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Use /dev/urandom and sysctl(RANDOM_UUID) on Linux. #743

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bnoordhuis commented Feb 4, 2018

Add fallback paths for when the getrandom(2) system call is not
available. Try /dev/urandom first and sysctl(RANDOM_UUID) second.

The sysctl issues a warning in the system logs with some kernels but
that seems like an acceptable tradeoff for the fallback of a fallback.

Use /dev/urandom and sysctl(RANDOM_UUID) on Linux.
Add fallback paths for when the getrandom(2) system call is not
available.  Try /dev/urandom first and sysctl(RANDOM_UUID) second.

The sysctl issues a warning in the system logs with some kernels but
that seems like an acceptable tradeoff for the fallback of a fallback.

@bnoordhuis bnoordhuis force-pushed the bnoordhuis:linux-random branch from 6a8a9e6 to 73ee434 Feb 4, 2018

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andrewrk commented Feb 4, 2018

Looks good to me. Did you just push an update to fix the tests?

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bnoordhuis commented Feb 4, 2018

Yep, ~30 minutes ago. I was going to wait until appveyor was done before posting a "fixed!" comment.

@andrewrk andrewrk merged commit ec59f76 into ziglang:master Feb 5, 2018

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andrewrk commented Feb 5, 2018

Thanks!

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andrewrk commented Feb 5, 2018

I noticed some stuff like usize(-EIO) and realized that there was a missing compile error for that. Integer casts maintain the integer value and assert that no data was lost. The way to accomplish what you want in zig is @bitCast(usize, isize(-EIO)). So I added the compile error for this.

I read up on the docs for sysctl, and found this:

Do not use this system call
don't call it: use of this system call has
long been discouraged, and it is so unloved that it is likely to disap‐
pear in a future kernel version. Since Linux 2.6.24, uses of this sys‐
tem call result in warnings in the kernel log. Remove it from your
programs now; use the /proc/sys interface instead.

 This  system  call  is available only if the kernel was configured with
 the CONFIG_SYSCTL_SYSCALL option.

BUGS
The object names vary between kernel versions, making this system call
worthless for applications.

I think let's try getting away with not supporting this, unless you have an actual use case in mind?

Further, since we don't actually store method yet, let's just handle ENOSYS since the logic is way simpler. And let's use the posix abstraction functions already available (see the Darwin getRandomBytes implementation).

Good point about read only supporting 0x7ffff000 bytes at max. That should go into the posixRead function so that it gets fixed everywhere. However, upon further reading, it looks like it's ok to ask for more bytes to be transferred, because we check the return value and handle the case when fewer than requested are transferred.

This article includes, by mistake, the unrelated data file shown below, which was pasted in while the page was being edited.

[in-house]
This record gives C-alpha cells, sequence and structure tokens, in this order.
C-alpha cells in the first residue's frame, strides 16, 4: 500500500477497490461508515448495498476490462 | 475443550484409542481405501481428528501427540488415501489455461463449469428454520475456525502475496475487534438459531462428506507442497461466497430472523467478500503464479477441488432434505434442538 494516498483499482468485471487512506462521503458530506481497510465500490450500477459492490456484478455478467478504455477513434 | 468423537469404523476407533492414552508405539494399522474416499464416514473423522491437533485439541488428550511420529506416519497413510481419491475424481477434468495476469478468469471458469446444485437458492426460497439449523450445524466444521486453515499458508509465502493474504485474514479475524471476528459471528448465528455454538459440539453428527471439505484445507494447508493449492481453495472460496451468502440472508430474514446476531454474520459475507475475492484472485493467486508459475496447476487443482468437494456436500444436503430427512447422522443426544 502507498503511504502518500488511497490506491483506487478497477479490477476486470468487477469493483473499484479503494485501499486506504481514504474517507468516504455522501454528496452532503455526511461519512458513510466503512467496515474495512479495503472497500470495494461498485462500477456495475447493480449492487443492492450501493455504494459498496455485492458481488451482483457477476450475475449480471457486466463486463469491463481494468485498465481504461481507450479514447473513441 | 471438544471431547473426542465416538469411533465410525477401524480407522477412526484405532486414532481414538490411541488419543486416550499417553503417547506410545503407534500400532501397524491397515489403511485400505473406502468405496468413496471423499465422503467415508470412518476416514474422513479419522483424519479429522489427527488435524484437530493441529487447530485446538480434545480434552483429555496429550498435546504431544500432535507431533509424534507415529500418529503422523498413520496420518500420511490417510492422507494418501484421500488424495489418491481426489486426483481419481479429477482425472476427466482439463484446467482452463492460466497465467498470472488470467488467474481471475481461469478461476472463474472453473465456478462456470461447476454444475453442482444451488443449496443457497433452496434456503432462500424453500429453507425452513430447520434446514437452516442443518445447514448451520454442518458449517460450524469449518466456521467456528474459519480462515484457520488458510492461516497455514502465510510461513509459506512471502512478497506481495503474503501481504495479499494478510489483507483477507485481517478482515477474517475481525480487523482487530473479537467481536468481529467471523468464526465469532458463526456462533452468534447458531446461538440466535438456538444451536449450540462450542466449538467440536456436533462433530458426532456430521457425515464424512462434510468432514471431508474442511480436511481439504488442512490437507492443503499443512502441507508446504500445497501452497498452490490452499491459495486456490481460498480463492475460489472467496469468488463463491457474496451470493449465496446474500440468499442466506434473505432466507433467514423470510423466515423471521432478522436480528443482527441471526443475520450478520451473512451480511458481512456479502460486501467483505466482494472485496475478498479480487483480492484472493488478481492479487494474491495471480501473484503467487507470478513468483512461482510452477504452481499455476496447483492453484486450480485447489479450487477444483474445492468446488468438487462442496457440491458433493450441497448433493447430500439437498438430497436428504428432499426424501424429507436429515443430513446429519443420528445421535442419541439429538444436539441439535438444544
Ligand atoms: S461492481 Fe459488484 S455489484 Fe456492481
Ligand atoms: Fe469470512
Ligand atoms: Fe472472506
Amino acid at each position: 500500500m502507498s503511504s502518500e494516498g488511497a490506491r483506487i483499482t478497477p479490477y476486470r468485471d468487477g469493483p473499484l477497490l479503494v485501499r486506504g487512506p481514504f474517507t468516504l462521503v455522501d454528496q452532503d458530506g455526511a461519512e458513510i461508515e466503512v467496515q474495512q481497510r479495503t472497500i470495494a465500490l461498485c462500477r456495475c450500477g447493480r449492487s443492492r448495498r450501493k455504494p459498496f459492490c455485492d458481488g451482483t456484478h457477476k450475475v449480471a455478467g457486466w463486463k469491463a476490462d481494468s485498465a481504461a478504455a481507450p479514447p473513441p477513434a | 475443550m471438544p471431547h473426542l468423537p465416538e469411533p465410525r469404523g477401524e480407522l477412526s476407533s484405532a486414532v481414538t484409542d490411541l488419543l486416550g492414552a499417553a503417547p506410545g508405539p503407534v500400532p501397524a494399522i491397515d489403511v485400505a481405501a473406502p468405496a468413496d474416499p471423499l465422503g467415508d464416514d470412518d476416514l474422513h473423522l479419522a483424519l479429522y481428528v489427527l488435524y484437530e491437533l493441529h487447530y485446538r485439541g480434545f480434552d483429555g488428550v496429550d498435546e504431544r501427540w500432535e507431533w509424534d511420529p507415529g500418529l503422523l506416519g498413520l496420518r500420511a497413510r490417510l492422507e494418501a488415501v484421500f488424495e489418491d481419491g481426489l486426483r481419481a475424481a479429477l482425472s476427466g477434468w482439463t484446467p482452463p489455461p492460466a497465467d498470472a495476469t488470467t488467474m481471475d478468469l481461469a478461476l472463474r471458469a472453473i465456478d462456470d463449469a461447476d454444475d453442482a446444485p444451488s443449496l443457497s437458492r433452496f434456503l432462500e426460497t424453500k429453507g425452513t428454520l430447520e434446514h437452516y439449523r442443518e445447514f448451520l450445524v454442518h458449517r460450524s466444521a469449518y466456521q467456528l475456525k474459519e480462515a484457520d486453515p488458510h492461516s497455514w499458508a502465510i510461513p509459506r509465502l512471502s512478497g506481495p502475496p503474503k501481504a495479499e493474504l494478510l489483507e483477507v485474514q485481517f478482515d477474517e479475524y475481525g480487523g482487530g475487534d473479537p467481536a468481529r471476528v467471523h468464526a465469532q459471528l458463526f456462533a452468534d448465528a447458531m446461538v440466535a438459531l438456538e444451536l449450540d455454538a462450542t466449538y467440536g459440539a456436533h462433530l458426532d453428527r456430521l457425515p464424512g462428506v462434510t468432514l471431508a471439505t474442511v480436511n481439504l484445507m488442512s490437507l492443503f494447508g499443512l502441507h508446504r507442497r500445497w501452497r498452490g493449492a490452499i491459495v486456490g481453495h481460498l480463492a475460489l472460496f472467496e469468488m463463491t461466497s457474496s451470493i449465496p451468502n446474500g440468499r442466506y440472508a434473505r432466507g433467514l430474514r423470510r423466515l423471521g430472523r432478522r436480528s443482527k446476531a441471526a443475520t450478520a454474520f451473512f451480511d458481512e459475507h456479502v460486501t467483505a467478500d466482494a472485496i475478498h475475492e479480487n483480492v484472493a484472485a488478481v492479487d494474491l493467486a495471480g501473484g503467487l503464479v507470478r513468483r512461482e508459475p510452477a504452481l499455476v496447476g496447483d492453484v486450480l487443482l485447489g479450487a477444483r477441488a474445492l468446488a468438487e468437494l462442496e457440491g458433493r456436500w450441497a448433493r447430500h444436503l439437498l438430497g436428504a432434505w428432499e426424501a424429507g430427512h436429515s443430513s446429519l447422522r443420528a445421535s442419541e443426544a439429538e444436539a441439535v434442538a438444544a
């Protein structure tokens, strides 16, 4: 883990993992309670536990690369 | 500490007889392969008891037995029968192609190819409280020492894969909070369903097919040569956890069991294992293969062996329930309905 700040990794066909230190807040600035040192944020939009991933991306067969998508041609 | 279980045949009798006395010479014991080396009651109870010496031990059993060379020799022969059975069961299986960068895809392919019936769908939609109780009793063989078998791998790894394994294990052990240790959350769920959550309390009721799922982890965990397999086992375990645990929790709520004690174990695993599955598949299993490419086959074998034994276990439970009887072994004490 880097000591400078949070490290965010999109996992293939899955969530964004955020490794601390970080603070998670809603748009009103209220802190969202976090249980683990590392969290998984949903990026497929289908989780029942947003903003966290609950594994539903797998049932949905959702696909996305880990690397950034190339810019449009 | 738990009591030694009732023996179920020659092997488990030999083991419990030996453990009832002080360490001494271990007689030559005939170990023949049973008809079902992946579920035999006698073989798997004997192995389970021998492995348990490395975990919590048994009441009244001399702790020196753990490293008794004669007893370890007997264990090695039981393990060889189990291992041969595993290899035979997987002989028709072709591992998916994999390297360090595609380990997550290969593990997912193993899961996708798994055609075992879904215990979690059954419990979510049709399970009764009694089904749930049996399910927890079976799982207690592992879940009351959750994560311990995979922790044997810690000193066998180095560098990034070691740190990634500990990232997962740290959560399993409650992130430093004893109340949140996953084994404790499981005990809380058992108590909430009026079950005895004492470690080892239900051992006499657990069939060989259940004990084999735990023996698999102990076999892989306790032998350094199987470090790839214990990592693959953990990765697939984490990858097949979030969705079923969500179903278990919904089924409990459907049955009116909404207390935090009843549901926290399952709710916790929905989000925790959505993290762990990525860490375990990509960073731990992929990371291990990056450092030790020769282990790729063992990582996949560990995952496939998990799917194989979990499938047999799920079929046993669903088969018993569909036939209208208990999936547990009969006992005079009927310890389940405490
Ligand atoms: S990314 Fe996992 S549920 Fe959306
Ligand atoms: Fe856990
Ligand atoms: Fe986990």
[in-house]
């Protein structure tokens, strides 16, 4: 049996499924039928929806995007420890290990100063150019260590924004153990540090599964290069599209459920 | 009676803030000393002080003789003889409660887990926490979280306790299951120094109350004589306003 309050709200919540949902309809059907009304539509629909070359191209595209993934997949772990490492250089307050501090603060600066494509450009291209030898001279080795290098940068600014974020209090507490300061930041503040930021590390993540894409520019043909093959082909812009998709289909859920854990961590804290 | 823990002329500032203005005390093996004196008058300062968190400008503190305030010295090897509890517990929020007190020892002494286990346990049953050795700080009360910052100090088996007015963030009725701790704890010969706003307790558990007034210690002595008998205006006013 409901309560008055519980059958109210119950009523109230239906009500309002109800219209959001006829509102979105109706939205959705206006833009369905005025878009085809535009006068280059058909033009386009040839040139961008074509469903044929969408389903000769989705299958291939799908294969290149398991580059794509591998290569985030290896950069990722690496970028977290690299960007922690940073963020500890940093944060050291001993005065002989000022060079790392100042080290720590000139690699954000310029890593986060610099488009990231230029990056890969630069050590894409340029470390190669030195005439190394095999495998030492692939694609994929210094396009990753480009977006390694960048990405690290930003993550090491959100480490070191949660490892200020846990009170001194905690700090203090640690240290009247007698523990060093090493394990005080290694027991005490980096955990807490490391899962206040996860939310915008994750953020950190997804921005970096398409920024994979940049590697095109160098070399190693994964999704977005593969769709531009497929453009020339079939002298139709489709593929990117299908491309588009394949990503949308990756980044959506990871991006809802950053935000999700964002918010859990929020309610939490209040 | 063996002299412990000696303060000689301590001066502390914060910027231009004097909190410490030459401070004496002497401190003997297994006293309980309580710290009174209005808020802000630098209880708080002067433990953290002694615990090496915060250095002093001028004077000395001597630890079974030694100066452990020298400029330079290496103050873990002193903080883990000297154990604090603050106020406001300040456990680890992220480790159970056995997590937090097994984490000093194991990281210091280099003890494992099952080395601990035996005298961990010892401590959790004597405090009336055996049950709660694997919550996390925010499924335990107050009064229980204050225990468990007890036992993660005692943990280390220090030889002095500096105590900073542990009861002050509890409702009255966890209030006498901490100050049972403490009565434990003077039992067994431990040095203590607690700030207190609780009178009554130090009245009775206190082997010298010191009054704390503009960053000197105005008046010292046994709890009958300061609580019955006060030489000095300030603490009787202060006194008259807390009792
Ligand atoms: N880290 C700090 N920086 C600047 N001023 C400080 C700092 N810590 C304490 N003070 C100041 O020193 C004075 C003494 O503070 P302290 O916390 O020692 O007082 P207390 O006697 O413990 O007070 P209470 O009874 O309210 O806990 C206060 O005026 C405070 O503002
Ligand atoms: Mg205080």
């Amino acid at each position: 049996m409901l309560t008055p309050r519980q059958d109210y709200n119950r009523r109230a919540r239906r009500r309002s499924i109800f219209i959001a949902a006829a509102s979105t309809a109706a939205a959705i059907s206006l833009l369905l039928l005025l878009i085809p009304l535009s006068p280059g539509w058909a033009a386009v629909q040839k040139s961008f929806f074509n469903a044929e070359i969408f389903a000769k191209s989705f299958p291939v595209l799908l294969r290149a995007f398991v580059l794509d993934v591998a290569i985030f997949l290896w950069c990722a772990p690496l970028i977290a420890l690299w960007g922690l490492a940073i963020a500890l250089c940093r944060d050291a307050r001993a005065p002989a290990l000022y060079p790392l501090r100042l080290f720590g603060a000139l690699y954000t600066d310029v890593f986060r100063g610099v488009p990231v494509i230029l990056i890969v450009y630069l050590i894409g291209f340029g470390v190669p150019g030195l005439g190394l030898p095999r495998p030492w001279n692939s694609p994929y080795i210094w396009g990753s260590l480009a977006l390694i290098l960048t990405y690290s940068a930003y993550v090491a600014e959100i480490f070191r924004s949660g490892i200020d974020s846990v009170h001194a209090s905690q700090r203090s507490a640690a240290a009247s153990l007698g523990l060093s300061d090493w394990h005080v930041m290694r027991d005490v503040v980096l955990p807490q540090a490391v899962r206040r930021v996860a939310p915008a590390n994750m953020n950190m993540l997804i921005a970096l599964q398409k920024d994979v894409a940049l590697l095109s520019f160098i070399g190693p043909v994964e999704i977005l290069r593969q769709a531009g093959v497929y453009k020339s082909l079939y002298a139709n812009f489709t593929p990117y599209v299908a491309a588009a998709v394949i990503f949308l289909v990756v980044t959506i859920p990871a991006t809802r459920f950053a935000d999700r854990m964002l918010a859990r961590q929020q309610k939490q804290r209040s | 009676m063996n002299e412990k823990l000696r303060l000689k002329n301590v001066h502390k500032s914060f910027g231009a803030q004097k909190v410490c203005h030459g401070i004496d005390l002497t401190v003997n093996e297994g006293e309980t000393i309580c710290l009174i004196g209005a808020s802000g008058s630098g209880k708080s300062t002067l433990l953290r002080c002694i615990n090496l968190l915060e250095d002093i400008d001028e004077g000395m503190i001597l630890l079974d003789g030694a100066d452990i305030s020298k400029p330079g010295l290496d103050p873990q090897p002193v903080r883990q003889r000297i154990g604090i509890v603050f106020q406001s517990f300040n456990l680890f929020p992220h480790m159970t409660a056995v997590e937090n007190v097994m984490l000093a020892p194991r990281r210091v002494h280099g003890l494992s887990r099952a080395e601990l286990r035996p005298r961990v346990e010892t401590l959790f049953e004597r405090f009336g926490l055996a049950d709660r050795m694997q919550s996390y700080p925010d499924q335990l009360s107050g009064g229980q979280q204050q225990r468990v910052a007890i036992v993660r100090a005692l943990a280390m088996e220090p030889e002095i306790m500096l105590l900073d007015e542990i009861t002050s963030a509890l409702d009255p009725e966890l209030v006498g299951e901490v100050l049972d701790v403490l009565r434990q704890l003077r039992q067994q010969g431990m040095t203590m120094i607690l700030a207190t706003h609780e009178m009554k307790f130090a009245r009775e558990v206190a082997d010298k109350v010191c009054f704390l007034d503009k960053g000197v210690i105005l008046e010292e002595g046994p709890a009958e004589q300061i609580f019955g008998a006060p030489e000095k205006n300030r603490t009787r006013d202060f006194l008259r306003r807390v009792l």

I already pushed all the above stuff into master. I hope you don't mind, it restructured a lot of what you did.

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bnoordhuis commented Feb 5, 2018

So I added the compile error for this.

Good idea!

I think let's try getting away with not supporting this, unless you have an actual use case in mind?

Yes, kernels < 3.17 and no /dev mounted. One somewhat common use case is people running applications in containers.

However, upon further reading, it looks like it's ok to ask for more bytes to be transferred

Apologies, I should have written a better comment. Linux returns EINVAL when you pass in a value > INT_MAX, at least some of the time. We have hit this bug in libuv.

@bnoordhuis bnoordhuis deleted the bnoordhuis:linux-random branch Feb 5, 2018

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andrewrk commented Feb 5, 2018

One somewhat common use case is people running applications in containers.

I'm willing to support this use case, but isn't there kinda no excuse for using an old kernel in a container?

Apologies, I should have written a better comment. Linux returns EINVAL when you pass in a value > INT_MAX, at least some of the time. We have hit this bug in libuv.

Ok, good to know. I'll push a fix to std.os.posixRead right away. Does the same thing go for write?

andrewrk added a commit that referenced this pull request Feb 5, 2018

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bnoordhuis commented Feb 5, 2018

There's no excuse for lots of things but people still do them. If - I mean: when! - zig is going to get popular, you're going to get bug reports about it sooner or later.

Does the same thing go for write?

Yes. Now that I think about it, it's predominantly an issue with 32 bits kernels although you can probably still trigger it on 64 bits kernels if you try to read or write 2**63 bytes or more.

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andrewrk commented Feb 5, 2018

you're going to get bug reports about it sooner or later.

I agree with this, and I don't want to be stubborn here, but, would it be reasonable to tell people, "your use case is invalid and is therefore not supported"?

Yes. Now that I think about it, it's predominantly an issue with 32 bits kernels

Makes sense. I'll push another fix.

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bnoordhuis commented Feb 5, 2018

would it be reasonable to tell people, "your use case is invalid and is therefore not supported"?

Hey, it's your project; that's your call to make.

andrewrk added a commit that referenced this pull request Feb 5, 2018

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